The spectacular rags-to-riches story of James Morrison (1789-1857), who began life humbly but through hard work and entrepreneurial brilliance acquired a fortune unequalled in nineteenth-century England, has a disctinctly Dickensian feel to it. This is probably because Dickens himself was influenced by this self-made ‘genius for money’ (Dickens himself reported on Morrison’s political campaigning in Ipswich and was well aware of his power and influence in society).
There is a peculiar link between Dickens and Morrison that sheds some fascinating light on Dickens’ character. The previous owner of Basildon Park (Morrison’s opulent residence) was one Sir Francis William Sykes. Sykes was a spend-thrift who, whilst residing at Basildon Park, squandered his family’s fortune, eventually selling the estate to Morrison. During this time his wife started an affair with Dickens’s friend the painter Daniel Maclise. Sykes disowned her and publicly humiliated her and Maclise. This was a mistake. Dickens was writing ‘Oliver Twist’ at the time, and the villainous character Bill Sikes was Dickens’s revenge on Sykes.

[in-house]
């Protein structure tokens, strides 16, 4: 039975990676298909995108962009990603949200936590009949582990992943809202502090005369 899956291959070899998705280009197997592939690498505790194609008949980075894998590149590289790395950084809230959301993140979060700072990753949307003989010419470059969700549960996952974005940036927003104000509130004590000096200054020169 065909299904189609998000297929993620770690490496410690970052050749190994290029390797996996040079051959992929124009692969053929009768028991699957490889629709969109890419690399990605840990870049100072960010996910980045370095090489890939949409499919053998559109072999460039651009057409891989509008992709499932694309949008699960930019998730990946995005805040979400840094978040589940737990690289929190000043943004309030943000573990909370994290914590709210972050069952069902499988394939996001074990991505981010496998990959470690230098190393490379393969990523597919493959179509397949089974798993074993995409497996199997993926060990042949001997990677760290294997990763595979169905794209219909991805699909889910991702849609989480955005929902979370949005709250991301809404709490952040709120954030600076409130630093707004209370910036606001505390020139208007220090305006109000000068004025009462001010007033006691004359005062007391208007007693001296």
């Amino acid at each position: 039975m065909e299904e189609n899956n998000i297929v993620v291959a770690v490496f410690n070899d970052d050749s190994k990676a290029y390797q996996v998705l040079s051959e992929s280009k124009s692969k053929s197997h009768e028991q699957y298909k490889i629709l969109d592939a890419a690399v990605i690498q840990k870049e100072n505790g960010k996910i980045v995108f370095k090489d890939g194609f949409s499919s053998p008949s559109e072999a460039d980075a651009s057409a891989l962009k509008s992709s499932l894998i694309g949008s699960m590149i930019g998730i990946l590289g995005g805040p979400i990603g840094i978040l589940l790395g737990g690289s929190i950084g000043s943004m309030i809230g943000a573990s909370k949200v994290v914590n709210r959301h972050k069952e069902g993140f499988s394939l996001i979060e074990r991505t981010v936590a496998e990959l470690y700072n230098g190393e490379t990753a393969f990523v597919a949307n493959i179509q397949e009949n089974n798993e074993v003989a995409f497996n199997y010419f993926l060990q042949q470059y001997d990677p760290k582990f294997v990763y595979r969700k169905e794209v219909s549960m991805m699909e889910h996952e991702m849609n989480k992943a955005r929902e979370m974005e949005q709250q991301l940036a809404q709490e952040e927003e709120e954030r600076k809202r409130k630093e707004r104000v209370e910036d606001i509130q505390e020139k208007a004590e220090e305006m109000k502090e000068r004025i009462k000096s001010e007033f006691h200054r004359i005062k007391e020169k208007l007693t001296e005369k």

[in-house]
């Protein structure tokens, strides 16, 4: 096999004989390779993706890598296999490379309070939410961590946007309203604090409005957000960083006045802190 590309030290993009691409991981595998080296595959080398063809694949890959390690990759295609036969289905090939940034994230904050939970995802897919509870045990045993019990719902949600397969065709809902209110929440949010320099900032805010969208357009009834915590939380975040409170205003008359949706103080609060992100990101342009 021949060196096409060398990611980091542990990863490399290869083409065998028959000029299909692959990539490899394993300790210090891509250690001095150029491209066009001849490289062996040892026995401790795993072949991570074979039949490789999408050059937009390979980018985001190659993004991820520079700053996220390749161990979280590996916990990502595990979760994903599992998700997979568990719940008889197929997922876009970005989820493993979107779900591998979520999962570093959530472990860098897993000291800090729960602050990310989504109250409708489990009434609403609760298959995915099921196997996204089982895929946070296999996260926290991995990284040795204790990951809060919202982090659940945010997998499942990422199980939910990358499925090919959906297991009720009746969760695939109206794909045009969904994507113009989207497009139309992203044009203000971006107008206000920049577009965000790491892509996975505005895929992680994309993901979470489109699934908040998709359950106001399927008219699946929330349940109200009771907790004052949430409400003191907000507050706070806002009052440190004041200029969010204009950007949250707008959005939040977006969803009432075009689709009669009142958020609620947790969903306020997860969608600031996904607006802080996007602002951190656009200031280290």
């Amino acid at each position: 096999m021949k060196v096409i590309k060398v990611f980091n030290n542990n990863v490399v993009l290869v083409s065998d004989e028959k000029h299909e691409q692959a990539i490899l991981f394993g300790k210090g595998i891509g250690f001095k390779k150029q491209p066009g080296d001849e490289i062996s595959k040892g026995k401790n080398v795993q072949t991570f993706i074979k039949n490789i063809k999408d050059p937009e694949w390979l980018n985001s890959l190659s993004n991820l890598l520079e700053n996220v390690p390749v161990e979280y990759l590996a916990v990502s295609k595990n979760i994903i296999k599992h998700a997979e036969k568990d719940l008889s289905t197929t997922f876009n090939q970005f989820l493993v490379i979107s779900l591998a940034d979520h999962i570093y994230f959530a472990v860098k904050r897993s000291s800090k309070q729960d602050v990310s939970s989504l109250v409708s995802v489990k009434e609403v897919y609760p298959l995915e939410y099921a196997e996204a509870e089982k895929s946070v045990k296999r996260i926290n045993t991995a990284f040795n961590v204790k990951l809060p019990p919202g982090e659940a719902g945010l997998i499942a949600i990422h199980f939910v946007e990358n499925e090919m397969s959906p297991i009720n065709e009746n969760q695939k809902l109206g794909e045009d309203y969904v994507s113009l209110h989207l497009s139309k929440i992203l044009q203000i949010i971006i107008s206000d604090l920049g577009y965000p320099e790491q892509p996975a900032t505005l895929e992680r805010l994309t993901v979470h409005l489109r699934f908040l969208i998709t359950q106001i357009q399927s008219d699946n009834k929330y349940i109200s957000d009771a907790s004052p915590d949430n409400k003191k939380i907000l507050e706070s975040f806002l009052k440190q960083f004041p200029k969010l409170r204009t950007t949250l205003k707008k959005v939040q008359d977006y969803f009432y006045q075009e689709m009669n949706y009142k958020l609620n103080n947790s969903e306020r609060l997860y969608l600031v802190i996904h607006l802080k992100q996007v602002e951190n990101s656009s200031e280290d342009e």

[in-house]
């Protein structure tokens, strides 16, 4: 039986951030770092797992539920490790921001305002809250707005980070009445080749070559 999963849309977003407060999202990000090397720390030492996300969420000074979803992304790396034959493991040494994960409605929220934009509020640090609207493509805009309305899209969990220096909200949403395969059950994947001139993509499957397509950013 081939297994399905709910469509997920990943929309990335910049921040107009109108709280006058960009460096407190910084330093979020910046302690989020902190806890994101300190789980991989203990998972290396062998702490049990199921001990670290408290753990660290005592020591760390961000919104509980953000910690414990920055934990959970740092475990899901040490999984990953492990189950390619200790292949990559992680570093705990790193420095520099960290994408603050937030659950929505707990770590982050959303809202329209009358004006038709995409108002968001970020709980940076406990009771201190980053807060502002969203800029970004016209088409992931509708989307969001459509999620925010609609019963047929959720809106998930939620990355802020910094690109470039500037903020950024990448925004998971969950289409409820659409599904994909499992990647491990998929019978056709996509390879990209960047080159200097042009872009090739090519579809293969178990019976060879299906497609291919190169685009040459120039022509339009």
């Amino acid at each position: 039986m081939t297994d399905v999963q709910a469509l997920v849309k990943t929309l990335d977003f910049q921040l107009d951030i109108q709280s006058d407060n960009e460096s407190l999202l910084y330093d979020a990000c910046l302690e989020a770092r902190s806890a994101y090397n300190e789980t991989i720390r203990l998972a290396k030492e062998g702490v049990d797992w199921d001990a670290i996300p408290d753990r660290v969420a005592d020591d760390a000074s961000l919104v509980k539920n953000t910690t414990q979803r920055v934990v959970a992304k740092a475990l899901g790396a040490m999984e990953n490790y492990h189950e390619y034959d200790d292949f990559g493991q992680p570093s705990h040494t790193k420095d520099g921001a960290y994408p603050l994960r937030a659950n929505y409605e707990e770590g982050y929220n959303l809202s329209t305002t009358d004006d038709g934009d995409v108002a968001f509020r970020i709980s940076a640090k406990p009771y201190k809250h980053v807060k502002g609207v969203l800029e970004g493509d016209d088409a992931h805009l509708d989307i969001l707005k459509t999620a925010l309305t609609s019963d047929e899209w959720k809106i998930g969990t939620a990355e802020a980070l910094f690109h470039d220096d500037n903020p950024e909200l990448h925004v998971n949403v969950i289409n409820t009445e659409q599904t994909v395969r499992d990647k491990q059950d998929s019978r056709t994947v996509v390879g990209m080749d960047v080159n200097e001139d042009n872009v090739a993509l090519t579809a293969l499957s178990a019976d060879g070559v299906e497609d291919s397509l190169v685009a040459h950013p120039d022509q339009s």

Using the extensive Morrison archive, Caroline Dakers’s new book A Genius for Money presents the first substantial biography of James Morrison, the richest commoner in England, recounting the details of Morrison’s personal life while also placing him in the Victorian age of enterprise that made his success possible. An affectionate husband and father of ten, Morrison made his first fortune in textiles, then a second in international finance. He invested in North American railways, was involved in global trade from Canton to Valparaiso, created hundreds of jobs, and relished the challenges of ‘the science of business’. His success enabled him to acquire land, houses, and works of art on a scale to rival the grandest of aristocrats.
We will be publishing an extract from A Genius for Money later this week.